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Food Rules for Spring

March 2010 metroSPIRIT: Use food for transformation


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At long last, March arrives. March is my favorite month of the year because it contains the spring equinox. I have long celebrated the spring equinox as my personal New Year's.



Spring is a great time to rethink food choices. Farmers' markets and more fresh vegetables are right around the corner.

I am so glad to see more and more literature on the benefits of eating healthy. Most of us know how to eat healthy. Many of us don't necessarily do it. It seems that everything I read on food lately makes it clear that the Western diet with lots of processed foods, sugar, meats and added fats correlates to a high rate of Western diseases.

There are some great books out there giving us great information about transforming our perspective on food. Some of my current favorites include Food Matters, The Food Mood Connection, and Food Rules: The Eater's Manual. I like this quote from a recent article by Jane Brody on food: "In addition to all the physical and emotional benefits of eating healthy, our economy simply cannot afford to continue to patch up the millions of people who each year develop a diet related ailment, and our planetary resources simply cannot sustain our eating style."

"Let thy food be thy medicine and thy medicine be food"


Many years ago, I started to write myself a contract containing food rules. I used to update it annually. More recently, I have learned the importance of reviewing food rules with each season. The following is a list of some "food rules" to consider for the spring:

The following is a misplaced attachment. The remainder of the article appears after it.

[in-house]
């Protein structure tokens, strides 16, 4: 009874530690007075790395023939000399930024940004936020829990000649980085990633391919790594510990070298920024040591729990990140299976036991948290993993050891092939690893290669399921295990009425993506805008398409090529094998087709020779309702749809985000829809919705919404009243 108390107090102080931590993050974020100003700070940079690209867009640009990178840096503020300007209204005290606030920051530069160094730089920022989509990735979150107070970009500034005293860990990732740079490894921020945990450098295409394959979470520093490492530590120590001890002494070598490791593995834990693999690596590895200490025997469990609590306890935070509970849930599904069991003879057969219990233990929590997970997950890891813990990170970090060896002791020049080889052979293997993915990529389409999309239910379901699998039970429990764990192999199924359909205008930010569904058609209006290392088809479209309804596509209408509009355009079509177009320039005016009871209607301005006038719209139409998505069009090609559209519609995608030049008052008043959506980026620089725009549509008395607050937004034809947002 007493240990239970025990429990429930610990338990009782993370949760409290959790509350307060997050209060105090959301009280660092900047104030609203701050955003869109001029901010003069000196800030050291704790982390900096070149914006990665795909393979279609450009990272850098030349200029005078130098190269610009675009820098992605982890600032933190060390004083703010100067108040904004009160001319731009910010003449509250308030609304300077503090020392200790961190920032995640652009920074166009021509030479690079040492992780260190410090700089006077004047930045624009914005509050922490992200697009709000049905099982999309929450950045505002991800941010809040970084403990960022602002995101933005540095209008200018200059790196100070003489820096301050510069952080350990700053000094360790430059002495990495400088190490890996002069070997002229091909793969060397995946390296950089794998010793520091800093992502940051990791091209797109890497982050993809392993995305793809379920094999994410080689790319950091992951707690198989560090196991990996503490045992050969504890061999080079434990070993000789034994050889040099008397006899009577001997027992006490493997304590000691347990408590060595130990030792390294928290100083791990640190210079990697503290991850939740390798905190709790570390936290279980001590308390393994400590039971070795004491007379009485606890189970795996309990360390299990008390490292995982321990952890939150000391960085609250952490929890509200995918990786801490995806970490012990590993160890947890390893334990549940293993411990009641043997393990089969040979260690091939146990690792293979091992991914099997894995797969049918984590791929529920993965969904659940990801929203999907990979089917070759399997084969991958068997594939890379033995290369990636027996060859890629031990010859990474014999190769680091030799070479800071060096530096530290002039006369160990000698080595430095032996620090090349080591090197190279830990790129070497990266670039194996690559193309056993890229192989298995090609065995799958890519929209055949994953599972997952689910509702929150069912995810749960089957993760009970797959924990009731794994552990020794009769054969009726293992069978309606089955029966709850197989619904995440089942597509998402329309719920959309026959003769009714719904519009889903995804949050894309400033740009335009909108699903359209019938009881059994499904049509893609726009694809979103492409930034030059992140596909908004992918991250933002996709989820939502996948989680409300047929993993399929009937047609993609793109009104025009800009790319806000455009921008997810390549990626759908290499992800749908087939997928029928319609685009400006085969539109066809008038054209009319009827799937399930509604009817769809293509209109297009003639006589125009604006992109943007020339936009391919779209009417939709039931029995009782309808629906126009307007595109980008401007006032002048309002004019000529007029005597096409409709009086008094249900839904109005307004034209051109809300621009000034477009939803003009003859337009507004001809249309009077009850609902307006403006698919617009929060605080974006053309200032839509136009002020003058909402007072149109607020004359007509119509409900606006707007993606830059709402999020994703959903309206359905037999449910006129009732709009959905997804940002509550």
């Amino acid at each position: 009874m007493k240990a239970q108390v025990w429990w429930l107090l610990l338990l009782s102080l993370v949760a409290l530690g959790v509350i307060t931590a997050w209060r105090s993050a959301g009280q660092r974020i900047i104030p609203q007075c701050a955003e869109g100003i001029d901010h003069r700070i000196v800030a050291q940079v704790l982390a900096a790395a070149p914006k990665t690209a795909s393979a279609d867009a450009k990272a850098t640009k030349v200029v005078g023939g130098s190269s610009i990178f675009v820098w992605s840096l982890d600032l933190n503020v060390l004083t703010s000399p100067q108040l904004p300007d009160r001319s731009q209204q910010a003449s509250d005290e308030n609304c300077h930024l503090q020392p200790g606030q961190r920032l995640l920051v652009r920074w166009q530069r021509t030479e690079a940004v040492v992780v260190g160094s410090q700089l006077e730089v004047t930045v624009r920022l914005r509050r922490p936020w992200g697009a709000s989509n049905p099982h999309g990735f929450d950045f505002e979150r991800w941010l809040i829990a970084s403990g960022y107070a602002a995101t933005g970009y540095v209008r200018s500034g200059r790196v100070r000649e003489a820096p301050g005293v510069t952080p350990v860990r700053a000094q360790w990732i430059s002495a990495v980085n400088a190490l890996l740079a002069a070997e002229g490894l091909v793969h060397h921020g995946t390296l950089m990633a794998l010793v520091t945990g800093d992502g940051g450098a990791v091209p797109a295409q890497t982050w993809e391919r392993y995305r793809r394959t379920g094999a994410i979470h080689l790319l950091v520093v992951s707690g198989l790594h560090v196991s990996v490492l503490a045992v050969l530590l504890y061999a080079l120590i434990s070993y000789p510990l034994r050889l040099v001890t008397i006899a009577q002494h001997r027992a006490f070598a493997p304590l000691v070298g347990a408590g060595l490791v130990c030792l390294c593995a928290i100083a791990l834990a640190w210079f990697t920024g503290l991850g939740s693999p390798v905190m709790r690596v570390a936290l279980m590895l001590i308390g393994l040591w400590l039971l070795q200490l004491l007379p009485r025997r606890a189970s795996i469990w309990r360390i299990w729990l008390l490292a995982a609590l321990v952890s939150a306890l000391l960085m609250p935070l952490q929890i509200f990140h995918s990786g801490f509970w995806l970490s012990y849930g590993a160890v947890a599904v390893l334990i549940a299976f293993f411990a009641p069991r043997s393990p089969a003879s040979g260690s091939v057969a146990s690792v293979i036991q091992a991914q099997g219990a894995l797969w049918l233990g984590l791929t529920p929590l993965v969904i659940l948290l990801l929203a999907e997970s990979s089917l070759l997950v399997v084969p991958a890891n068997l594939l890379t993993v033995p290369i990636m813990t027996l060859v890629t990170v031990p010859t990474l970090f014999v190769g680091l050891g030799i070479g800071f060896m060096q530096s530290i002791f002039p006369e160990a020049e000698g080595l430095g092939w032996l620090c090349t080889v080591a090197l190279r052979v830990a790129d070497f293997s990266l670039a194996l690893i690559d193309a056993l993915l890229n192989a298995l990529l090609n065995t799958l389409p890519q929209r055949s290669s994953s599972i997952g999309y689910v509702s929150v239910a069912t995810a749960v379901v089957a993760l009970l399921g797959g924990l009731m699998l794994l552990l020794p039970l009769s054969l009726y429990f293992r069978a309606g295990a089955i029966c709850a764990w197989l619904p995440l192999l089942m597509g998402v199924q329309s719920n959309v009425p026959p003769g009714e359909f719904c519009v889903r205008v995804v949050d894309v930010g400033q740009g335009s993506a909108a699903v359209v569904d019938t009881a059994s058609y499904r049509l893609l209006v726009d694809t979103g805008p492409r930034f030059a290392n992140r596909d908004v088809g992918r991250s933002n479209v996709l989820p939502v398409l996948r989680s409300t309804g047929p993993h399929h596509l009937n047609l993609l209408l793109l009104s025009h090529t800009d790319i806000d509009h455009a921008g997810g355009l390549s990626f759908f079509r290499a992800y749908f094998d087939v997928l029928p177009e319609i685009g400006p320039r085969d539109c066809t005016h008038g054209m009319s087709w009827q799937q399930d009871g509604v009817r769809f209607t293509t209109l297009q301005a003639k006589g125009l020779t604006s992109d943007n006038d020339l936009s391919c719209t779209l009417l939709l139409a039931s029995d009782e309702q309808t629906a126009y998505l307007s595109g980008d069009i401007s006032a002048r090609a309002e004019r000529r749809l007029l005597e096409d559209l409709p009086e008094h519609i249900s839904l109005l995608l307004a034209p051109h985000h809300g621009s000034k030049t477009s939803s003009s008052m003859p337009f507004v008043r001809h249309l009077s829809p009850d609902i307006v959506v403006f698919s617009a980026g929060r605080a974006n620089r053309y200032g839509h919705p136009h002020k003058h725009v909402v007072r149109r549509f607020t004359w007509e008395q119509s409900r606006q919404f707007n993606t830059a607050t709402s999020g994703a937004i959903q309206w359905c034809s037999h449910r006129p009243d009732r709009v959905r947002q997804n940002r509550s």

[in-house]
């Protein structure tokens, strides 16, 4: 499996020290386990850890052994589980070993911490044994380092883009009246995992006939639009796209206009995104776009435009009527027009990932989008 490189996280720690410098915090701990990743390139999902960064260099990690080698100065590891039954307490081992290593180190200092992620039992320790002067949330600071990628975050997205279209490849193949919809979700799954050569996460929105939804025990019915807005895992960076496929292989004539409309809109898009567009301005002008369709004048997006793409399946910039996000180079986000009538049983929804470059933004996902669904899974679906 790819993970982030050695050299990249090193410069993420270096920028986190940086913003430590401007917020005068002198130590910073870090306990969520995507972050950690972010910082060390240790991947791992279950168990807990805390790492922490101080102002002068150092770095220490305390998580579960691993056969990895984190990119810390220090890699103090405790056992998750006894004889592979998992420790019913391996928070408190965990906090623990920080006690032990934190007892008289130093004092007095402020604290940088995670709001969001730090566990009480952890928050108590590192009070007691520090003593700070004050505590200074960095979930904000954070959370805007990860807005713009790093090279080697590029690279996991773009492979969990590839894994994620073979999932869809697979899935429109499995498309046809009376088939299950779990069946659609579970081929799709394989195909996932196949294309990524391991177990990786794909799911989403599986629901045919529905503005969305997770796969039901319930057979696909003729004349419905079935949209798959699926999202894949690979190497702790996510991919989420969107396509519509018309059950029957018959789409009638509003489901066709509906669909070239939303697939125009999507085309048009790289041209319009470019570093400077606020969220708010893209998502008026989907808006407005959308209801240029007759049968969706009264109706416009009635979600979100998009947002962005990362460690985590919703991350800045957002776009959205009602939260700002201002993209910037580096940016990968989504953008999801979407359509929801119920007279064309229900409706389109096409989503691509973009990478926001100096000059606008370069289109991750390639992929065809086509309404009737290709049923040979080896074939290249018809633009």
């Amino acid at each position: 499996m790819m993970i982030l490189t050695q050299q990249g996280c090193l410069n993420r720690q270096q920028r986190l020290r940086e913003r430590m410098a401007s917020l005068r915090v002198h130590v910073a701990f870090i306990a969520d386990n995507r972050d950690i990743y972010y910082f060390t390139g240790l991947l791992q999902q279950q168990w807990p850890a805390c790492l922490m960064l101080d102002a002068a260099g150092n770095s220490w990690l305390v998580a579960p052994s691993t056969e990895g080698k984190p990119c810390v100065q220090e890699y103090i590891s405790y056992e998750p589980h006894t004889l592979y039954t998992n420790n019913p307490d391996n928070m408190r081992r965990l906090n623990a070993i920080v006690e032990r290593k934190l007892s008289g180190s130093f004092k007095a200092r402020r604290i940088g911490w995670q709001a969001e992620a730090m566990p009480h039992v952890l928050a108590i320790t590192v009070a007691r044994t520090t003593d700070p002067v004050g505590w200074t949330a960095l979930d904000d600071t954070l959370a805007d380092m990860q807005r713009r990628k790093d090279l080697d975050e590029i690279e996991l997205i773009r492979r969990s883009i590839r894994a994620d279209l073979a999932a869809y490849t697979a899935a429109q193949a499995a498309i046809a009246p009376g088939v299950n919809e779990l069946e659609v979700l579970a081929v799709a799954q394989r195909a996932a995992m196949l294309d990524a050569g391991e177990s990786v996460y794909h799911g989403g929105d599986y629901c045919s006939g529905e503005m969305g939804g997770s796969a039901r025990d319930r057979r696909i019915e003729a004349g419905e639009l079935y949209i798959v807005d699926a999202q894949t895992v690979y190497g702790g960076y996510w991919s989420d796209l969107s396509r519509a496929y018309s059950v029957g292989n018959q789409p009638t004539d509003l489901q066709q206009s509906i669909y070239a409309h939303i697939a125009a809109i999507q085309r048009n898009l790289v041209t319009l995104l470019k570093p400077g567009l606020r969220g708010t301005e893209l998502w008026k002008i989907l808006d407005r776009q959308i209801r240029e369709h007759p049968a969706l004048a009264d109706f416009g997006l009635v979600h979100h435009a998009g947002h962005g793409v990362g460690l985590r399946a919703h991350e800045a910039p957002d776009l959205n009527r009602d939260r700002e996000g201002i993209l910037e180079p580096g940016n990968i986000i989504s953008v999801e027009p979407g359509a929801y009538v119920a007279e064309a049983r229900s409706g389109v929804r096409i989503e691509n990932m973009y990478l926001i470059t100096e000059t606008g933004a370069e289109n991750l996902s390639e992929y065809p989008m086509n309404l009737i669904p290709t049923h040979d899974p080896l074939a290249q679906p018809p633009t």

• Eat fresh and locally grown. Consider growing your own. Know your grower.
  • Avoid sugar.
  • Cook for yourself. Cooking for yourself is the sure way to be in control of what you put in.
  • Eat whole foods. The temptation to eat "lowfat" is the belief that we can eat more. If we eat whole foods, we are more likely to feel satisfied.
  • Refuse to add fat.
  • Close the kitchen at seven p.m. daily. Turn off the lights. Close the door. Be done with eating
  • for the day.
  • Eat at a table and focus on eating. Turn off the television. Put down the paper and pay attention to what you are eating.
  • Stop eating before you are full. Eat to the point of satiation, not fullness.
  • Remember that every body is unique but consider trying some of the super foods identified in Food Matters:  wakame, kombu, echinacea, bee pollen, ginger, raw cacao, coconut, wheatgrass, and goji.
  • Use safe cleaning and cooking practices.
  • Check out sustainabletable.org
  • Try new recipes.

Remember that as spring arrives, consider a cleanse. I'm not a big advocate of some of the dramatic cleanses that I hear about. I simply advocate taking a few days now and then to take a break from proteins, fats, and sweets. Switch to soups, whole grains, and veggies for a few days.

Try a food meditation this spring. Different foods have different effects on everyone. One summer, I took some real time off and did a food meditation. I would eat one food at a time and totally experienced the food. I learned quickly what foods my body wanted. I was surprised to find that some foods that are considered healthy were not foods that were good for me.

As we move into spring, lighten up eating generally. Use less oil and quicker cooking styles. Focus on fresh, green, upward growing vegetables and light grains. Get outdoors and connect with the universe at every opportunity.

Drink lots of water. Keep moving! And remember that you really are what you eat!

-end- metroMAGAZINE

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